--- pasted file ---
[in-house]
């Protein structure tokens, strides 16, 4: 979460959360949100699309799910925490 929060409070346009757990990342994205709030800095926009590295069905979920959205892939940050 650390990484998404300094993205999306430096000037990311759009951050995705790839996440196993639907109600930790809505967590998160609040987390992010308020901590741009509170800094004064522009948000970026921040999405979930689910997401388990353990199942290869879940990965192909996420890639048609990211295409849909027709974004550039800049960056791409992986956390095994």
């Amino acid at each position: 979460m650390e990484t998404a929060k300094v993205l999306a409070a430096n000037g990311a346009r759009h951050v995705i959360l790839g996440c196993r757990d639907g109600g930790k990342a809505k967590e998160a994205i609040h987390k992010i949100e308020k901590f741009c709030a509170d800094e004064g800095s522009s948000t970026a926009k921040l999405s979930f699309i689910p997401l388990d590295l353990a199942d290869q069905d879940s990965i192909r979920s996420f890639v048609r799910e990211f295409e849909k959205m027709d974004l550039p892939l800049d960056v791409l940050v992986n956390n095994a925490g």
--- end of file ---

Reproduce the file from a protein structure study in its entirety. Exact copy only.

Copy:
[in-house]
């Protein structure tokens, strides 16, 4: 979460959360949100699309799910925490 929060409070346009757990990342994205709030800095926009590295069905979920959205892939940050 650390990484998404300094993205999306430096000037990311759009951050995705790839996440196993639907109600930790809505967590998160609040987390992010308020901590741009509170800094004064522009948000970026921040999405979930689910997401388990353990199942290869879940990965192909996420890639048609990211295409849909027709974004550039800049960056791409992986956390095994």
């Amino acid at each position: 979460m650390e990484t998404a929060k300094v993205l999306a409070a430096n000037g990311a346009r759009h951050v995705i959360l790839g996440c196993r757990d639907g109600g930790k990342a809505k967590e998160a994205i609040h987390k992010i949100e308020k901590f741009c709030a509170d800094e004064g800095s522009s948000t970026a926009k921040l999405s979930f699309i689910p997401l388990d590295l353990a199942d290869q069905d879940s990965i192909r979920s996420f890639v048609r799910e990211f295409e849909k959205m027709d974004l550039p892939l800049d960056v791409l940050v992986n956390n095994a925490g």